How to Test Business and Product Ideas

Backward Entrepreneur Ideas and Products

How to Test Business and Product Ideas

Business ideas are like kittens. Who doesn’t like kittens?

When someone shows me a kitten, or a business idea, the kindest thing I can think of is to get rid of it.

Not the kitten! Wow. I just lost 80% of my audience there.

But the business idea. Get rid of the business idea. Still here? OK Let me lay this out with three principles that attendees of my sessions and readers of Backward Entrepreneur hear over and over again. Here’s the first one:

Nothing can derail success faster than another good idea.

–Backward Entrepreneur

Why so anti-idea? Because we as new entrepreneurs put too much value on an initial idea. We love it, pet it, and look forward to all the good feels it will bring. Just like a kitten. But ideas are a dime a dozen. Many of us can’t stop coming up with new ones. New ideas can cause us to lose focus on the ONE idea that deserves 100% of our attention. So that leads to the second principle:

What separates entrepreneurs from dreamers is the ability to move what we imagine into reality.

–Backward Entrepreneur

This means entrepreneurs must kill ideas that could sabotage our one idea–our primary focus. It means killing ideas that could drain our bank account, squander our investors’ funds, and take hundreds of hours only to fail. I’ve seen it so often that it’s very hard to smile and be encouraging when someone presents an unvetted idea (but I’m working on it!), Which leads to the final principle of ideas.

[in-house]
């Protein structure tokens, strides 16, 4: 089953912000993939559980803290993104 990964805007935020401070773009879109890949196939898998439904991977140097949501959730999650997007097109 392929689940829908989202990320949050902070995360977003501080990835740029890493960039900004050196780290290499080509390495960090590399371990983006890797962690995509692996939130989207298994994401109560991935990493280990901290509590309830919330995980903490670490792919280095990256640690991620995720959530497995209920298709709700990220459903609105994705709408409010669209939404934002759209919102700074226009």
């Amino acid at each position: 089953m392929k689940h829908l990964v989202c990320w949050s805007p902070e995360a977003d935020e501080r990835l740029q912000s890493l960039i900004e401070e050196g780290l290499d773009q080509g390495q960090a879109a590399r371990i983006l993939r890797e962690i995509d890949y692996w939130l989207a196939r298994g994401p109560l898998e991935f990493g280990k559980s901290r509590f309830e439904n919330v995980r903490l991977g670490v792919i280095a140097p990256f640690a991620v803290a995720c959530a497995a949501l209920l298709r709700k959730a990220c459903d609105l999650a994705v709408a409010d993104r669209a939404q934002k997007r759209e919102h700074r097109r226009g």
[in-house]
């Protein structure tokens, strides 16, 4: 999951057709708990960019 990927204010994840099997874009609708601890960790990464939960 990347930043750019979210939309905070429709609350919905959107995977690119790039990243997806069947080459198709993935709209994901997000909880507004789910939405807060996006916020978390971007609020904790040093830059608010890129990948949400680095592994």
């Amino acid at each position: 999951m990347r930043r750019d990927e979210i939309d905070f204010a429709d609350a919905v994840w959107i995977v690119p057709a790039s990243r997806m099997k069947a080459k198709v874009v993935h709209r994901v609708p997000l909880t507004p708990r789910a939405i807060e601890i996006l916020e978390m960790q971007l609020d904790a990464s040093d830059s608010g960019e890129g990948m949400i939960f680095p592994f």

The ability to select one idea, to the death of all others,
is the mark of a successful entrepreneur.

–Backward Entrepreneur

There is a science to sorting through new business and product ideas. A process.

I call it, “The Idea Gauntlet” and cover that process in Chapter 2 of Backward Entrepreneur.

The Idea Gauntlet gives entrepreneurs a way to test and rank new product and business ideas. It gives us a reason to either set aside a good idea, or share it with someone who can focus on it, or choose it as our primary focus.

The four primary trials of the Idea Gauntlet are:

  • Fortified Beach Test: Is someone else already doing this well enough?
  • Sustainability Test: Is it likely to be profitable to make, promote, and sell to a market I can reach?
  • Protection test: Does it need protection? Is it protectable?
  • Funding test: Is it probable I can get the required capital for this idea?

If your idea makes it through the Gauntlet, there is a much higher likelihood that it’s worth your time and focus.

If you already have your copy of Backward Entrepreneur, roll through Chapter 2, “Ideas and Products” to test your ideas in the Idea Gauntlet. You’ll also get some stories of how others have approached new ideas, how this applies to “selective optimism” and the story of have a proprietor of an Italian restaurant in New York saved John and I from certain death. Or at least from starvation.

Backward Entrepreneur teaches the fast track from idea to $20M

P.S. I should qualify that we are talking about new product or new business ideas. Ideas related to improving or innovating — those have their own processes!

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